Nowadays often confused with the Royal Oak Date ref.15300ST (which is a bit thicker and has the second hand), the ‘Jumbo’ ref.15202ST is the Royal Oak discussed here. This 39mm diameter watch has a 8mm thick case and measures 49mm from lug to lug. Although measured a bit differently from the Patek Philippe Nautilus, one could say the Royal Oak is a tad bit smaller according to its specifications.
Patek Philippe introduced the Nautilus in 1976, only 4 years after Audemars Piguet’s succesful introduction of the Royal Oak during the watchfair in Basel, Switzerland. The correct reference of the first Nautilus is ref. 3700/1. This 42.8mm x 41.8mm watch was huge for that time (hence the ‘Jumbo’), where even a diameter of 36mm was above standard for Patek Philippe. In the early years, the Nautilus used caliber 28-255 C, based on Jaeger-LeCoultre’s caliber 920. This same movement was used in the first Royal Oak and Vacheron Constantin ‘222’, designed by Hysek.
The Nautilus was somewhat the enfant terrible of Patek Philippe, as it was so different from their other time pieces. It seemed that since the introduction, this watch had (and still has) its own following. Patek Philippe made a few deviations of the original model, smaller in size, and the ‘Jumbo’ was even discontinued in 1990. Meanwhile, the Nautilus – and especially the ‘Jumbo’ models – had turned into a cult object and even the 42mm 1998 Nautilus ref. 3710/1 with power reserve couldn’t still the followers’ hunger for the original Jumbo.
In 2006, 30 years after the initial introduction of the Nautilus ‘Jumbo’, Patek Philippe introduced the 5711/1A. A worthy successor of the original ‘Jumbo’ with its 43mm and hour, minute and seconds hand only dial. The movement inside is Patek’s caliber 324 SC, their own manufacture movement.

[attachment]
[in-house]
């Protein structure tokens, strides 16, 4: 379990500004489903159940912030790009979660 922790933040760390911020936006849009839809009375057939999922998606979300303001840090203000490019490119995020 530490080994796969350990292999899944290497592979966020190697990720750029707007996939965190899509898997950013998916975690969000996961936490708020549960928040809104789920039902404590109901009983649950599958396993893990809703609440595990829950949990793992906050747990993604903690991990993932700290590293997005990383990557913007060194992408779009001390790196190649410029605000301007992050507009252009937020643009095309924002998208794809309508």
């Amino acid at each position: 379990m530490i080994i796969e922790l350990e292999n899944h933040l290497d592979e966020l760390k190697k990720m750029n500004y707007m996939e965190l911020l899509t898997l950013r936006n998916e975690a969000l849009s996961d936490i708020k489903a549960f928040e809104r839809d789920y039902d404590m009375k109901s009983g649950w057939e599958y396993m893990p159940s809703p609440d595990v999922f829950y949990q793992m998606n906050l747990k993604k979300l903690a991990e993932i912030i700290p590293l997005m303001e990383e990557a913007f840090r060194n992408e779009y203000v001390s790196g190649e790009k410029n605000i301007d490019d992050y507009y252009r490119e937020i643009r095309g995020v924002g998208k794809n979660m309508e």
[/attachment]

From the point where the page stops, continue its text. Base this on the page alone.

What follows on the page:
To make it easier for ourselves, we just use Royal Oak when discussing the ref.15202ST ‘Jumbo’ and Nautilus when discussing the ref.5711/1A ‘Jumbo’ during the rest of this article.
Often mentioned in one sentence, the original Nautilus and the Royal Oak are very different watches when you wear them. I had the opportunity to have them both for a while and share my findings with you. Both have a serious price tag, people today are giving the same reaction when they hear the current list price as they did in the 1970s. Both list prices are approx 22.000 Euro. As the most common thing for non-watch aficionados is to ask about price of the watch you are wearing when they hear you are a fan of high-end watches, almost all of them could not believe their ears. So the original ‘1972 effect’ of the high price of a stainless steel watch is still there.
Having that said, you might be used to discounts on list prices of watches. Even though you can expect to receive an interesting discount on the Royal Oak, the Nautilus is very close to retail and sometimes even over list, as we were used from the Rolex Daytona in the late 1990s and 2000s. A waiting list at the authorized dealer goes for both models, as they have both low production numbers.
When wearing the watches or looking at the watch side by side, as pictured above, you will quickly draw the conclusion that although both are designed by the same fellow, these watches are quite different from each other. Although the specifications told you other wise, the Royal Oak feels and shows a bit bigger than the Nautilus. The Nautilus is a bit wider though, due to its ‘ears’ on each side.
The lunette on both watches is just stunning. Although the Nautilus has a more overall polished look, the satinized parts are finished with the out most precision and care. The looks of the Royal Oak are a bit more ‘hard core’ with its white gold 8 octagonal bolts, but nevertheless as superb finished as the Patek Philippe. Just different. It is up to one’s taste which look is to be preferred.